“It is,” he said, “A five-alarm fire. And there is nobody coming to put it out.”
“It,” in this case, is the possibility that once again Donald Trump will prevail over a splintered Republican field, getting the same 30-40 percent he received in the early primaries in 2016, enough to win the nomination. “He,” is a Republican donor and bundler, a Wall Street financier who regularly hobnobs with senior Republican officials but who also was, uniquely for his tribe, an early and enthusiastic supporter of Trump. His request for anonymity speaks to the bizarreness of this political moment, where even one time staunch supporters of the former president are reluctant to say out-loud what they and their cohort all say privately: That should the former president win the primary again, he would be very likely to lose again to Joe Biden, even as some polls show him besting his 2020 rival.
It is a comment echoed in interviews with dozens of Republican party members, donors, strategists and grassroots leaders, many of whom say it is the conversation they are all having privately among themselves too — how to make sure that Trump doesn’t once again take advantage of a split field and walk away with the Republican nomination, costing the party not just the presidency but a chance to retake the Senate and hold on to the House. Just this week, both the Koch Brothers-affiliated Americans For Prosperity and the anti-tax behemoth Club for Growth signaled that they were looking to rally around a Trump-alternative. And with the Iowa Caucus now just 11 months away, party insiders say that this question — how to stop Trump — is the one they need to find an answer to before too many contenders start piling into the race.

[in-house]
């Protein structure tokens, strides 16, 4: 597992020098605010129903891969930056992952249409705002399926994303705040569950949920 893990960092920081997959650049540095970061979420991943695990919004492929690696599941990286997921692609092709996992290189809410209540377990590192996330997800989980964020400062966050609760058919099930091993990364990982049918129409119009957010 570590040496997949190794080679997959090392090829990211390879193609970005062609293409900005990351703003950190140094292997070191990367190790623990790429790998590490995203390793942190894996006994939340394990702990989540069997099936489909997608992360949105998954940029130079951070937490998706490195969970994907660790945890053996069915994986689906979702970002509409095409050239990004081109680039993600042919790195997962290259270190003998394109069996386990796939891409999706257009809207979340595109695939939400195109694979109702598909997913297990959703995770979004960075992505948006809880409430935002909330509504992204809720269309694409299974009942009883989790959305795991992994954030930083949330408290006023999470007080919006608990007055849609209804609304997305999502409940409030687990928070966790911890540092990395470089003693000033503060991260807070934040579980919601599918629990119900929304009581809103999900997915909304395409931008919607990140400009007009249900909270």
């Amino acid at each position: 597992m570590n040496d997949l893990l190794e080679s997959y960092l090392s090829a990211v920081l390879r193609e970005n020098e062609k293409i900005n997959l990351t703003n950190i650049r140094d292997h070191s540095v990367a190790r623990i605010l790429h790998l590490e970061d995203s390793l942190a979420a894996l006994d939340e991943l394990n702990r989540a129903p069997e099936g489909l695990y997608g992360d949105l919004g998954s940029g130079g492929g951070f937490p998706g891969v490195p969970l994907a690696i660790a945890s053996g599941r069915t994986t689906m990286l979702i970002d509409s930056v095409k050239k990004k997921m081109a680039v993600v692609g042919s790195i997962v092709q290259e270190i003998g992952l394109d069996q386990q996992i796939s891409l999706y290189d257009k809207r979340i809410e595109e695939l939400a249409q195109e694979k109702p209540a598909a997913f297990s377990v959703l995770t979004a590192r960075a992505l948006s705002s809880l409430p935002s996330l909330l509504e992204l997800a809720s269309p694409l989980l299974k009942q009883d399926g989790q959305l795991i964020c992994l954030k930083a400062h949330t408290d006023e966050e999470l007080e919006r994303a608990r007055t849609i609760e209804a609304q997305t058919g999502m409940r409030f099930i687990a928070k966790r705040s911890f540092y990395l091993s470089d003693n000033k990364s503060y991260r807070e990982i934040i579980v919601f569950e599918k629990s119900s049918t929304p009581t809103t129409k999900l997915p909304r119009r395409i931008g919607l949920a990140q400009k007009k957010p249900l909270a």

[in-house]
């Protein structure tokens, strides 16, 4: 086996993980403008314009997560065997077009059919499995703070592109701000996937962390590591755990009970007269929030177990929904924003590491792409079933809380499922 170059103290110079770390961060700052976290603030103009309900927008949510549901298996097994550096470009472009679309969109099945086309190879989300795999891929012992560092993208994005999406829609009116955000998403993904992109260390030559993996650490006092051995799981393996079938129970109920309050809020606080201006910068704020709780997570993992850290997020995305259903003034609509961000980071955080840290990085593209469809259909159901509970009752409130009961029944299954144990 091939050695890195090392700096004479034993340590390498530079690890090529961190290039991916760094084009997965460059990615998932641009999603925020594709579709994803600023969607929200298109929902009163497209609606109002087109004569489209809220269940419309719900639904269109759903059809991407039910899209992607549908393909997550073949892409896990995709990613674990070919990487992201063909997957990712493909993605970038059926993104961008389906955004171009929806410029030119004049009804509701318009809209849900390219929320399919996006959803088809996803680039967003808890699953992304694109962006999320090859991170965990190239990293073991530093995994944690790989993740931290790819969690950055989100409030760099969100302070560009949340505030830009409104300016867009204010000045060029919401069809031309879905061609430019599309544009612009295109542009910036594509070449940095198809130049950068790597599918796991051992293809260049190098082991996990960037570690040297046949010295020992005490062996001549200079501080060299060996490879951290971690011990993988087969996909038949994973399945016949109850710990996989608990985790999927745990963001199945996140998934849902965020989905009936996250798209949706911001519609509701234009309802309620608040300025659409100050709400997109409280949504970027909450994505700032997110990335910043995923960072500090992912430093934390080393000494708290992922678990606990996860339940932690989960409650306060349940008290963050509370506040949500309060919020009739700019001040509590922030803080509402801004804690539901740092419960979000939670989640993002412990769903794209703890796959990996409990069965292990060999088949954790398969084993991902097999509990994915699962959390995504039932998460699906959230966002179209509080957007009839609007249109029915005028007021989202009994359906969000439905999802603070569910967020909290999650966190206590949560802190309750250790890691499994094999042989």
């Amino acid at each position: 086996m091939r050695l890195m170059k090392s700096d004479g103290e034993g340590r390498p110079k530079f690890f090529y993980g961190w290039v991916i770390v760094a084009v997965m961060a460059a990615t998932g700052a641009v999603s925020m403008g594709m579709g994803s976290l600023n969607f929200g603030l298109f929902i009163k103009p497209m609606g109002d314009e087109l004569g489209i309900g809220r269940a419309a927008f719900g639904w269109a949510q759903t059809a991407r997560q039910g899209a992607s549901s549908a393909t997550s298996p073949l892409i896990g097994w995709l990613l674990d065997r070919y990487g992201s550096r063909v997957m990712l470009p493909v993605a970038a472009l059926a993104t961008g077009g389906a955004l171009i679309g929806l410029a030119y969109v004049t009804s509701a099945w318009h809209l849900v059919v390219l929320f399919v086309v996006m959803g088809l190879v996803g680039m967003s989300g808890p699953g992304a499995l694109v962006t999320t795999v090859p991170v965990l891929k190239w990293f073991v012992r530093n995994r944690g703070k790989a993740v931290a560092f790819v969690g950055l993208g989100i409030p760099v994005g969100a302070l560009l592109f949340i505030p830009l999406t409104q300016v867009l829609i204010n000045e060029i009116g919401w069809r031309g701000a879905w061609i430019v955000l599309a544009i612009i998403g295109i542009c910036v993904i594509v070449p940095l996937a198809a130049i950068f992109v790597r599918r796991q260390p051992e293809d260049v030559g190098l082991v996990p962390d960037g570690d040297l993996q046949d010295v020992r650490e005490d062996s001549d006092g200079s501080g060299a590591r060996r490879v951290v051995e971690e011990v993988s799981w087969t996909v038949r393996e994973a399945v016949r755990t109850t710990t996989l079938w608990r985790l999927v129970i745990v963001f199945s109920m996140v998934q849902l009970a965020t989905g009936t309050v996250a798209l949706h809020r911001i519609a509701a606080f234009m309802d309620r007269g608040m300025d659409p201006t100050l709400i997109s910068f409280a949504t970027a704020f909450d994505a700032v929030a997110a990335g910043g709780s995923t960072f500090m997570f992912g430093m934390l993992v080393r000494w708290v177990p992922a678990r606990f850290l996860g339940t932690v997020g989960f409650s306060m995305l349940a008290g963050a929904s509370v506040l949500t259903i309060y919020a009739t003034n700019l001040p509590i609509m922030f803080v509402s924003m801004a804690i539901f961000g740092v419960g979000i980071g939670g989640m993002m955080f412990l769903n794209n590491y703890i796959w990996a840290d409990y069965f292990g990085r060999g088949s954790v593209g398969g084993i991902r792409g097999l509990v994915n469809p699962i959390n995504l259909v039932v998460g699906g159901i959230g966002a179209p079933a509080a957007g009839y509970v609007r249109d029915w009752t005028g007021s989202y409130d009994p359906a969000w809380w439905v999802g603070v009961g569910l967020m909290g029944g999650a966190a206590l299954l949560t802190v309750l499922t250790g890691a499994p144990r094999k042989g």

It is also a conversation reminiscent of one many had before. Back in 2016, senior Republicans fretted that putting Trump on top of the ticket would spell certain doom. “If we nominate Trump, we will get destroyed,” later Trump acolyte Lindsey Graham notoriously tweeted. “And we will deserve it.” Those concerns proved to be unfounded, of course, as Trump prevailed over a split Republican field and then went on to defeat Hillary Clinton while Republicans held the House and Senate. But this time around, few Republicans think Trump can pull it off again, not after spending the last three years nursing his grievances over 2020, and especially not after his hand-picked candidates were walloped in the midterms. [Continue reading…]